“Moving is easy,” begins Nick Laird’s first novel, Utterly Monkey (2005). “But actually leaving somewhere is difficult.” It’s a lesson that the main character, Danny Williams, soon learns. When the book opens, he seems to have long escaped his background in County Tyrone, Northern Ireland, where he grew up Protestant in the fictional town of Ballyglass: famous—at least in Ballyglass—for having the widest main street in all of Ireland. After studying at Cambridge, he’s worked at one of Britain’s leading legal firms for nearly five years, in the process turning himself into “a first-class Londoner.”
But then the past reappears, ringing his doorbell in the unannounced shape of his feckless, drug-dealing old schoolfriend Geordie—ordered to leave Northern Ireland by the Protestant paramilitaries who enforce law and order in his local area. (In their defense, they’d already given him an official warning—by shooting him in both calves.) Danny initially regards Geordie’s arrival as “disproportionate and cruel punishment.” A few pints of Guinness later, he is—to his surprise—almost gratified to be feeling “made in Ulster.”*
Before long, though, Danny is also remembering—or maybe realizing—how irreducibly strange his background had been:
For every Protestant business…there was the Roman Catholic equivalent, sometimes right next door. It was an instance of the parallel universe becoming visible, as if two separate towns existed and somehow inhabited the very same space.
And of course, as coexistences go, this one couldn’t be called peaceful. When Danny hears an international terrorism expert talking on television, he feels “an unkind thought rise in him like bile: now everyone else would know what it felt like—to live with the backdrop of bombings and guns.”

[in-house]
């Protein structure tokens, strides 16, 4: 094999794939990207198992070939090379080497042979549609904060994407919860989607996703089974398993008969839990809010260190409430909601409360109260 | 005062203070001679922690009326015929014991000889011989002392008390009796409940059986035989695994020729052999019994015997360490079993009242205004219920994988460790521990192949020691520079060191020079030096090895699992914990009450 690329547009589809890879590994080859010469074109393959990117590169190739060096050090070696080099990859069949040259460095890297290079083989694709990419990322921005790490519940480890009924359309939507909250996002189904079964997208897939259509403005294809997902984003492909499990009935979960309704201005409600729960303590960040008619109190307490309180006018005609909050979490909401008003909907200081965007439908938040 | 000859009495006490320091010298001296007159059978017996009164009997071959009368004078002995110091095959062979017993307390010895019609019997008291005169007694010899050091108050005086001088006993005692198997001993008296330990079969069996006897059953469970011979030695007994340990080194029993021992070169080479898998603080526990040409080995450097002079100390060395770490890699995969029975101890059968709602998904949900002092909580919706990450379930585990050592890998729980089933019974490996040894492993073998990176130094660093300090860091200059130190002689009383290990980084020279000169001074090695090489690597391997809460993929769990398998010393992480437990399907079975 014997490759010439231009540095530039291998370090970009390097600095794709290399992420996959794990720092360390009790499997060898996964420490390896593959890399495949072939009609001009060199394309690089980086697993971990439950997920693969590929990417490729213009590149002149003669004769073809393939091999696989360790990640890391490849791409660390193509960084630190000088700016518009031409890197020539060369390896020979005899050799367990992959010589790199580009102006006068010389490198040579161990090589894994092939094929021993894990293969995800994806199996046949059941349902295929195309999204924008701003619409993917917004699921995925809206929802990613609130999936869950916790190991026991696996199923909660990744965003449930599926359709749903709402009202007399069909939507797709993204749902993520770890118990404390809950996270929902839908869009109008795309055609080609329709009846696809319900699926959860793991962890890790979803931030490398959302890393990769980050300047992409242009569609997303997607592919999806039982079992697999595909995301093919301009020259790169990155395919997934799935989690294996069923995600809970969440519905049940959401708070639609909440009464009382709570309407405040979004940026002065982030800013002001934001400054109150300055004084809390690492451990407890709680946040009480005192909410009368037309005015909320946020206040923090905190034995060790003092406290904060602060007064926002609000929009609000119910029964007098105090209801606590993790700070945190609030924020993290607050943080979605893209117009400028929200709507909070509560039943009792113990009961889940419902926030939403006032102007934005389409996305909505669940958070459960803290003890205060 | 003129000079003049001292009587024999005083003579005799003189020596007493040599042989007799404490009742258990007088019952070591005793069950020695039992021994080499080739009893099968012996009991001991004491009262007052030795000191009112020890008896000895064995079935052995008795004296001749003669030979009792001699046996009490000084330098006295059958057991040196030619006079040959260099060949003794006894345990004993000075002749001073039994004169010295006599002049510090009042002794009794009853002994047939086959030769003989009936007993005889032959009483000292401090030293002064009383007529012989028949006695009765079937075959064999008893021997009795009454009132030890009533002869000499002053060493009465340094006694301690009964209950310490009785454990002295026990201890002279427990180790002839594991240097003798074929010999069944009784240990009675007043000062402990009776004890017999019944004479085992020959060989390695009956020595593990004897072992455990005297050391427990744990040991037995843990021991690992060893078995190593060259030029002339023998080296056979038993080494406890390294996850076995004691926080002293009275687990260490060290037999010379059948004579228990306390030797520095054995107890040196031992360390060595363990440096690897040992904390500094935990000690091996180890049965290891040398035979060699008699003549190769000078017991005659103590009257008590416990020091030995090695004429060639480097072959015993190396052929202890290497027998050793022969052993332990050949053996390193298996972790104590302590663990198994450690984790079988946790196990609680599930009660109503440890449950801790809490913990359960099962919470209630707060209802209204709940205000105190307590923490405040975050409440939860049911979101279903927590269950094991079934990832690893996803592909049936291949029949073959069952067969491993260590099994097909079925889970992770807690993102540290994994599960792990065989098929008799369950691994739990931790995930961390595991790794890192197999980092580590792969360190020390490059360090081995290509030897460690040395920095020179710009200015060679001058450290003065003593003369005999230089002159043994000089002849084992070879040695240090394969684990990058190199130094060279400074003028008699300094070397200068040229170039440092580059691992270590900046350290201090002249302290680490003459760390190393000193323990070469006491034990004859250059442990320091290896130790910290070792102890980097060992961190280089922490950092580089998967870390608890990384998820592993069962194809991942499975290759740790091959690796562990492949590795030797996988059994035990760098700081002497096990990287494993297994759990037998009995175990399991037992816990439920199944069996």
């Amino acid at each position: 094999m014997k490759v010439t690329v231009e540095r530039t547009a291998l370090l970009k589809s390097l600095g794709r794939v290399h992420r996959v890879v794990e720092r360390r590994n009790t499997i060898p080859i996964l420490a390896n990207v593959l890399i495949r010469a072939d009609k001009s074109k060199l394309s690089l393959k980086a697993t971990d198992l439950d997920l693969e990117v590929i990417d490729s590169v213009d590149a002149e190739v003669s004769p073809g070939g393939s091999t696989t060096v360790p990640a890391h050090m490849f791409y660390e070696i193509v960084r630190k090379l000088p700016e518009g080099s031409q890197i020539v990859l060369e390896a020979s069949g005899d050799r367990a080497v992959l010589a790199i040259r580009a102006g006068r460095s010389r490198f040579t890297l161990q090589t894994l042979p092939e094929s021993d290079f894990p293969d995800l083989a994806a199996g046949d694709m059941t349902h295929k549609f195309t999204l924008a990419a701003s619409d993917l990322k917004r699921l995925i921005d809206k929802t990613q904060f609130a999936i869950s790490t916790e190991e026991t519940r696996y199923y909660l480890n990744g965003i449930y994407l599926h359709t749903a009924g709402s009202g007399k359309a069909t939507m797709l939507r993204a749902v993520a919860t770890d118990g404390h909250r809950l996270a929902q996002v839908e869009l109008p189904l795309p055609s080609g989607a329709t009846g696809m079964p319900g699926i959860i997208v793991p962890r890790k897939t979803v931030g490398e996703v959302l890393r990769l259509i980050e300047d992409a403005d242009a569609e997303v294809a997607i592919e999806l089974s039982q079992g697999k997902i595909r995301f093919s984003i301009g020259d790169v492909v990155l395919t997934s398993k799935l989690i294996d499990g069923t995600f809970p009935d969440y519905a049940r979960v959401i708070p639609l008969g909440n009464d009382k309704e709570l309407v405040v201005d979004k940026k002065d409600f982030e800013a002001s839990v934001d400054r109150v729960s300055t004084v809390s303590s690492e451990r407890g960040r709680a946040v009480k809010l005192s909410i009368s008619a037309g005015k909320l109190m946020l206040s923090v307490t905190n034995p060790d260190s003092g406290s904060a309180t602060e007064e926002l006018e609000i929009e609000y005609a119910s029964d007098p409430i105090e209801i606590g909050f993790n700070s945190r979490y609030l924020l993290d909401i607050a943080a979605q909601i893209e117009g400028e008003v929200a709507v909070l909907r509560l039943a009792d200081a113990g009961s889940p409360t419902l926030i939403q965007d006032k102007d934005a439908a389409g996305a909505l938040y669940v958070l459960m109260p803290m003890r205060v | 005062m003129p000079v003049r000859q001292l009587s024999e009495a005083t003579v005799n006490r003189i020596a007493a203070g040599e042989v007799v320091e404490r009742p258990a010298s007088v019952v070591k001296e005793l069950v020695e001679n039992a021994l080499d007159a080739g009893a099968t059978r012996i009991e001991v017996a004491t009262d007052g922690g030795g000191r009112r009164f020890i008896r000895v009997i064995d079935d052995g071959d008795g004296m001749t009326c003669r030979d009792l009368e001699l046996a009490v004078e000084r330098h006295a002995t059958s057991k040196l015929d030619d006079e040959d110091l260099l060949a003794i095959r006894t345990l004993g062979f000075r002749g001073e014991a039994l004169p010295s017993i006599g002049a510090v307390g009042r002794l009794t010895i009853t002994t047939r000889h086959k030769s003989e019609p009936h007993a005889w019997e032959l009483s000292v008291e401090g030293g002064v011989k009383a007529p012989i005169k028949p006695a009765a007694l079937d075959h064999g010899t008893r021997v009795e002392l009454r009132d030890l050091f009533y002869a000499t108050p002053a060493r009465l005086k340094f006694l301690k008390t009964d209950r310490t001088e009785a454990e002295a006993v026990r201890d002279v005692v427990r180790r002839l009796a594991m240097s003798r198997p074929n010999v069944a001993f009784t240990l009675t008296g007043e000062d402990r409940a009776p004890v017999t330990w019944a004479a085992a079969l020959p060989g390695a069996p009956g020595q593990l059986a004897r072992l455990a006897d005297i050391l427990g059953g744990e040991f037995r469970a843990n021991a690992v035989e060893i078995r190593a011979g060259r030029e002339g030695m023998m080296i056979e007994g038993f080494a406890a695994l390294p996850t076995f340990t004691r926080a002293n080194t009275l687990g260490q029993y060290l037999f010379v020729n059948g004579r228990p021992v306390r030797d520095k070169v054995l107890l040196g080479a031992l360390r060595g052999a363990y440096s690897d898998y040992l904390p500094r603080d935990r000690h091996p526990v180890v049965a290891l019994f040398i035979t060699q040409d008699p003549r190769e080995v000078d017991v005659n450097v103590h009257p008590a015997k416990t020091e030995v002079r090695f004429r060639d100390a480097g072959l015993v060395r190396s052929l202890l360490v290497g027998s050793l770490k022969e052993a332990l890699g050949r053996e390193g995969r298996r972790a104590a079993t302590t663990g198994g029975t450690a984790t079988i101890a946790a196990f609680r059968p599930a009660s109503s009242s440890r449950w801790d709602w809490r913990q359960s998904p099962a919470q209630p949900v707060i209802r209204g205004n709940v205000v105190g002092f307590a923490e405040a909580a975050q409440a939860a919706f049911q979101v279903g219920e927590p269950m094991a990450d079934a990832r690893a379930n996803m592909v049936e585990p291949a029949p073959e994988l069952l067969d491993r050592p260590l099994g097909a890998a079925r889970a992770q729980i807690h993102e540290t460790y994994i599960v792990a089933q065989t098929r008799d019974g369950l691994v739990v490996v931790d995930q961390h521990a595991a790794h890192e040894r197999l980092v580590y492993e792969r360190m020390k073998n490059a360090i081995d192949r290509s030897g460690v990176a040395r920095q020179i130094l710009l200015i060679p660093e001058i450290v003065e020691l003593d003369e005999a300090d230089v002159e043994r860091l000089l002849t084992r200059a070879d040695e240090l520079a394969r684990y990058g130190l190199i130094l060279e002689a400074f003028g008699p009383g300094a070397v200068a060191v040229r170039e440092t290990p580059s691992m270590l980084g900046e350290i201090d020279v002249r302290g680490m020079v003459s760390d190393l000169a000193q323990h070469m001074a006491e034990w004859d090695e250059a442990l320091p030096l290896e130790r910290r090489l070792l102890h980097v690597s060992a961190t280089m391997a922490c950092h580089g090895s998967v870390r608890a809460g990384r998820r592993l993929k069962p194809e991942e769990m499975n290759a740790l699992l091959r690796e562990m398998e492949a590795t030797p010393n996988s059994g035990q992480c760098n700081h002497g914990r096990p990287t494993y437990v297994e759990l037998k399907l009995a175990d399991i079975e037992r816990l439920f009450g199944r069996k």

In the traditional first-novel way, Utterly Monkey incorporated plenty of autobiographical elements. Laird himself is from County Tyrone, where he grew up Protestant in Cookstown: famous—at least in Cookstown—for having the widest main street in all of Ireland. After studying at Cambridge, he worked in one of London’s leading legal firms. Yet what he doesn’t appear to have in common with Danny is any desire to escape his roots. These days, Laird’s rather glamorous literary life—some of it, as he admits with varying degrees of ruefulness, derived from his marriage to Zadie Smith—means he has a Greenwich Village apartment as well as a London house. Nevertheless, when asked where he considers home, Laird’s answer is Tyrone; and in New York, his Internet alarm clock wakes him with Radio Ulster.
His inevitably conflicting feelings about Northern Ireland are also a dominant theme in his work, both as a novelist and as a poet. His last poetry collection, Go Giants (2013), ended with “Progress,” which examined these feelings in no fewer than 168 dense three-line stanzas. And in his new novel, Modern Gods, he examines them some more.
Laird is uncomfortably aware that Ulster Protestants are…
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